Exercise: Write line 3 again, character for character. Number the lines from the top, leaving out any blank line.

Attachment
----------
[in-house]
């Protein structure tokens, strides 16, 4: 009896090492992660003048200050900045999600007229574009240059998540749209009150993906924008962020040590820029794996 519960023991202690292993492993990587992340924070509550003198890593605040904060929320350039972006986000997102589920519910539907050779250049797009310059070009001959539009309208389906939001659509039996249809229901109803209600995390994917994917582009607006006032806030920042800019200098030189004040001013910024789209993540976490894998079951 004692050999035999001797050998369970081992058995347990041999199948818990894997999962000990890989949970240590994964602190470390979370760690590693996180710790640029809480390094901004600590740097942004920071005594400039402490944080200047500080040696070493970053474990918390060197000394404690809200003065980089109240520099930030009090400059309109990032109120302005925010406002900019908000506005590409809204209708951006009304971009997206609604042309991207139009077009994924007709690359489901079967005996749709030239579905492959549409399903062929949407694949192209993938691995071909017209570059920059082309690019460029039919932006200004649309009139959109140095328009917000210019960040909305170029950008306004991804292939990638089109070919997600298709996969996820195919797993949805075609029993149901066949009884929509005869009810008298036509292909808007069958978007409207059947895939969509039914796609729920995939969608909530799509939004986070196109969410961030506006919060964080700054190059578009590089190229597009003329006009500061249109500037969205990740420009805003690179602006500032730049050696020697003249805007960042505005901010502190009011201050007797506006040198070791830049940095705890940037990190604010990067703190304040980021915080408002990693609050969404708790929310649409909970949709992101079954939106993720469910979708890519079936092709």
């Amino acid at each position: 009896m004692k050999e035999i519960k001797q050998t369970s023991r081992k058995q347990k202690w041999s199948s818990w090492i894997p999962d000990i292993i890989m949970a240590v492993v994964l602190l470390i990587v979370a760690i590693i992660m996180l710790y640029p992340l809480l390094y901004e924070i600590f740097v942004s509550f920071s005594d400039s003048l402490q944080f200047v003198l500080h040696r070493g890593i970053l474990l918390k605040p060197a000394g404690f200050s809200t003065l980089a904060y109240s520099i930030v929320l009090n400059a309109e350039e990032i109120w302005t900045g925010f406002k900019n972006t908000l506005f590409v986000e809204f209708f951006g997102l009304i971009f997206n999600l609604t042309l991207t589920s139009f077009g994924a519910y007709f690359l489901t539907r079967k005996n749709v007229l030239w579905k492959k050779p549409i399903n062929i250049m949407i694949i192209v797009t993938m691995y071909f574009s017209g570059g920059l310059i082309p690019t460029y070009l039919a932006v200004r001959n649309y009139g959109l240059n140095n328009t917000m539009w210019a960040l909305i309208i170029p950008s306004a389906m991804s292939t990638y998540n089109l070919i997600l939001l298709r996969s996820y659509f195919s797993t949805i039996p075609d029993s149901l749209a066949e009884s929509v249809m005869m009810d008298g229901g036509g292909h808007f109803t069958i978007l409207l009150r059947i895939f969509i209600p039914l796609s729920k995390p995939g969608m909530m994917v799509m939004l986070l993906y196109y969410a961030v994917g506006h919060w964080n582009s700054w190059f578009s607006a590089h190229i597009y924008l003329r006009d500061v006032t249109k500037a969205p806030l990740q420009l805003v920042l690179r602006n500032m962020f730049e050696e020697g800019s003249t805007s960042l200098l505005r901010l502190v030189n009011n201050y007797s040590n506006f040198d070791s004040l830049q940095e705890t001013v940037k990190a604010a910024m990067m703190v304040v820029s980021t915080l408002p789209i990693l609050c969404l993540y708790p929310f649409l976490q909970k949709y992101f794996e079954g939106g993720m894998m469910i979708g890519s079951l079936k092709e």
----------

């Amino acid at each position: 009896m004692k050999e035999i519960k001797q050998t369970s023991r081992k058995q347990k202690w041999s199948s818990w090492i894997p999962d000990i292993i890989m949970a240590v492993v994964l602190l470390i990587v979370a760690i590693i992660m996180l710790y640029p992340l809480l390094y901004e924070i600590f740097v942004s509550f920071s005594d400039s003048l402490q944080f200047v003198l500080h040696r070493g890593i970053l474990l918390k605040p060197a000394g404690f200050s809200t003065l980089a904060y109240s520099i930030v929320l009090n400059a309109e350039e990032i109120w302005t900045g925010f406002k900019n972006t908000l506005f590409v986000e809204f209708f951006g997102l009304i971009f997206n999600l609604t042309l991207t589920s139009f077009g994924a519910y007709f690359l489901t539907r079967k005996n749709v007229l030239w579905k492959k050779p549409i399903n062929i250049m949407i694949i192209v797009t993938m691995y071909f574009s017209g570059g920059l310059i082309p690019t460029y070009l039919a932006v200004r001959n649309y009139g959109l240059n140095n328009t917000m539009w210019a960040l909305i309208i170029p950008s306004a389906m991804s292939t990638y998540n089109l070919i997600l939001l298709r996969s996820y659509f195919s797993t949805i039996p075609d029993s149901l749209a066949e009884s929509v249809m005869m009810d008298g229901g036509g292909h808007f109803t069958i978007l409207l009150r059947i895939f969509i209600p039914l796609s729920k995390p995939g969608m909530m994917v799509m939004l986070l993906y196109y969410a961030v994917g506006h919060w964080n582009s700054w190059f578009s607006a590089h190229i597009y924008l003329r006009d500061v006032t249109k500037a969205p806030l990740q420009l805003v920042l690179r602006n500032m962020f730049e050696e020697g800019s003249t805007s960042l200098l505005r901010l502190v030189n009011n201050y007797s040590n506006f040198d070791s004040l830049q940095e705890t001013v940037k990190a604010a910024m990067m703190v304040v820029s980021t915080l408002p789209i990693l609050c969404l993540y708790p929310f649409l976490q909970k949709y992101f794996e079954g939106g993720m894998m469910i979708g890519s079951l079936k092709e």